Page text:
Inside this issue
The Skirrid Hill Project
Taking ‘Thinking like a poet’ to its Logical Conclusion?
Rob Hudson describes himself as a ’conceptual landscape photographer’ and lives and works in Cardiff, Wales. His work, which is always in series, explores how we relate to the landscape.
I’m sure that every reader of this magazine is aware that one of the pitfalls of landscape photography is the tendency to cherry pick the “best locations” repeatedly, the tripod hole mentality if you like. We can appear like a bunch of thrill seekers intent on the next big thing, leaping from subject to subject as if we can’t sit still longer than a 30 second exposure.
But there is more to criticise in that approach. What does a one off image no matter how beautiful say to the viewer? Was the photographer just lucky? Easy enough with a digital camera and a big memory card. Are they trying to tell you they’re a great photographer with one image? How much can one image say about the photographer or the subject? You’ve got to admit it’s limiting and if you want to exhibit your work a unifying theme or subject must trump a series of unrelated images.
More is sometimes more!
I came to photography via street photographers and a more journalistic style, Cartier-Bresson, Koudelka, Martin Parr and McCullin, people who often have something to say in their photography. I only took landscapes initially to misquote George Mallory “because I was there” and if I’m honest because I felt it was something I really wasn’t any good at. It was something I wanted to develop and after the initial amazement at looking at other’s work and producing my own “wows” I found emptiness at the heart of one off landscape photography.
So what is the alternative to leaping about like demented fleas upon the landscape? For many landscape photographers it is the project, either based around a specific area, subject or theme. I’m a big advocate for working on projects they add not just breadth, but depth. A series of images should also lend a more powerful appreciation of what the photographer has to say. More is sometimes more! They allow the viewer to spend more time looking at the work and crucially to make links between images, meaning they are engaging their mind as well as their eyes, surely a more satisfying experience? I don’t care for mere surface shallowness and I firmly believe that the interaction between thought and image can add something deeper to the experience of viewing. We are after all not just viewing machines designed to gobble up satisfying images, but come with a brain attached that questions, interacts - memories are sparked and associations are made whether we desire it or not. The best photography (and art) captures something that has a meaning beyond the image itself; it sparks a chord within us.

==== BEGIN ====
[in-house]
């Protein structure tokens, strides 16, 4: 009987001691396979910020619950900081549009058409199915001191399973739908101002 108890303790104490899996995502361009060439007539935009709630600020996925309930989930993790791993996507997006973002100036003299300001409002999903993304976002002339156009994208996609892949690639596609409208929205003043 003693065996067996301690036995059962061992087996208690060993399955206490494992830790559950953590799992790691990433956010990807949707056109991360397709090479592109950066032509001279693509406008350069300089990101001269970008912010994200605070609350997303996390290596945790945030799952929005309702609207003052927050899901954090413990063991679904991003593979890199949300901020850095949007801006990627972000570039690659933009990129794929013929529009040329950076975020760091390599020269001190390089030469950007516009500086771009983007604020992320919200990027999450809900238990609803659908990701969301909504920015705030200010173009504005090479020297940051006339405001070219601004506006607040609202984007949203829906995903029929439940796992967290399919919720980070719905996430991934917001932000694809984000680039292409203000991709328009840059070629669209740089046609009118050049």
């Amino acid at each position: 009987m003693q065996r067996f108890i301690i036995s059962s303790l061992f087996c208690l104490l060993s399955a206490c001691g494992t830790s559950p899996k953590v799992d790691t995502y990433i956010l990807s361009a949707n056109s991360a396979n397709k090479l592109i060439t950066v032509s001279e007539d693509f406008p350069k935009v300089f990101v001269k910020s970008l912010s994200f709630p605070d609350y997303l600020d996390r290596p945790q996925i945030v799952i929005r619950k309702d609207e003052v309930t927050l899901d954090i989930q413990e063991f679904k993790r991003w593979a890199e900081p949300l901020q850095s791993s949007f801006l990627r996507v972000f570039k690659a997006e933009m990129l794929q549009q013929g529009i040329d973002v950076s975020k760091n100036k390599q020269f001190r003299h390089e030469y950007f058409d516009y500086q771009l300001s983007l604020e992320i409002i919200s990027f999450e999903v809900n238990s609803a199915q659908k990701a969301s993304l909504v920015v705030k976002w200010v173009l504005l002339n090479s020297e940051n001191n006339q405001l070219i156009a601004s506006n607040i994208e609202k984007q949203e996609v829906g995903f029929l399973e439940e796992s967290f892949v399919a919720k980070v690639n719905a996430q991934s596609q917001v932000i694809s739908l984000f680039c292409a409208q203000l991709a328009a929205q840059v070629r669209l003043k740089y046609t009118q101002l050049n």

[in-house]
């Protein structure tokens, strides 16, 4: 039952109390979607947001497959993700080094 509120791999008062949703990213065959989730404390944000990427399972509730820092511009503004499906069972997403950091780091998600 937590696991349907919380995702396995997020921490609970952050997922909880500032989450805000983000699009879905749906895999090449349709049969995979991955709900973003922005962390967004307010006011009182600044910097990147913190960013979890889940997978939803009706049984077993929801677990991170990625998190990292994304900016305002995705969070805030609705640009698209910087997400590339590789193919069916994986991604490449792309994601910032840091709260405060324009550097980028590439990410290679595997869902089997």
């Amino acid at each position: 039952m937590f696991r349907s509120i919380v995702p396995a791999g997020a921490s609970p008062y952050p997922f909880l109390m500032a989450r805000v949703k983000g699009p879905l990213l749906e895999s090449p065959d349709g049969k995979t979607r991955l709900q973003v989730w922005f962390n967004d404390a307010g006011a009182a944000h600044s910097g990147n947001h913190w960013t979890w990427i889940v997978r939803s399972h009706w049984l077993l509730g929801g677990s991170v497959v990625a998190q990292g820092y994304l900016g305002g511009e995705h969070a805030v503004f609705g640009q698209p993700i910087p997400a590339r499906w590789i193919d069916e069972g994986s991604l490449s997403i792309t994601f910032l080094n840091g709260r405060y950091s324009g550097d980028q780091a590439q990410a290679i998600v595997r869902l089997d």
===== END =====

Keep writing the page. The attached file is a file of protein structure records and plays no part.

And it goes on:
The inspiration behind Skirrid Hill?
Projects can be elusive, so many people tell me they want to follow a more project-based style of photography, but they just don’t know where to start or what to choose. I hope to be able to share some of my experiences on both my new Skirrid Hill project and some insights from previous projects as a route through the soup of those distractions that prevent us ever starting.
I guess you have to be at a certain level of maturity in your photography before you start a project, to have learned what you need to about technique and process and have learned how they can be bent to communicate something more. But having said that I was working in a project based manner long before I realised the art potential, that something more that connections can make.
Projects for me share three key features, they are personal, they are restrictive either through subject, area, style and or theme and finally I am passionate about them, or why bother! Cobbling that lot together probably looks a bit daunting, but in truth one tends to inform the other. So for example in Memories, Dreams and Reflections I wanted to explore the area around Abergavenny where I spent many of my holidays with my maternal grandparents, that was the place sorted. Analysing my feelings about it – I was grieving the death of my mother and my memories of the past were pretty vague as I hadn’t been there for over 20 years informed the style and theme. I decided the best way to convey the vagueness of that memory was to use intentional camera movement (ICM), sharp bright landscapes would have been completely wrong. Ironically I started off using monochrome for the first three images, before switching to colour when I realised the muted palette of late winter tones were ideal for both relating the mood and to the idea of sparking memories by association. If you’re still photographing orange sunsets and haven’t figured out that if orange were so great why isn’t being stuck on Easyjet not more fun? Then a project is going to be a big leap. That the constant exposure to bright cheerful colours doesn’t bring joy, but makes us suspicious of being sold a lie. Even supermarkets are starting to realise people believe subtle more than having the message poked into their eyes.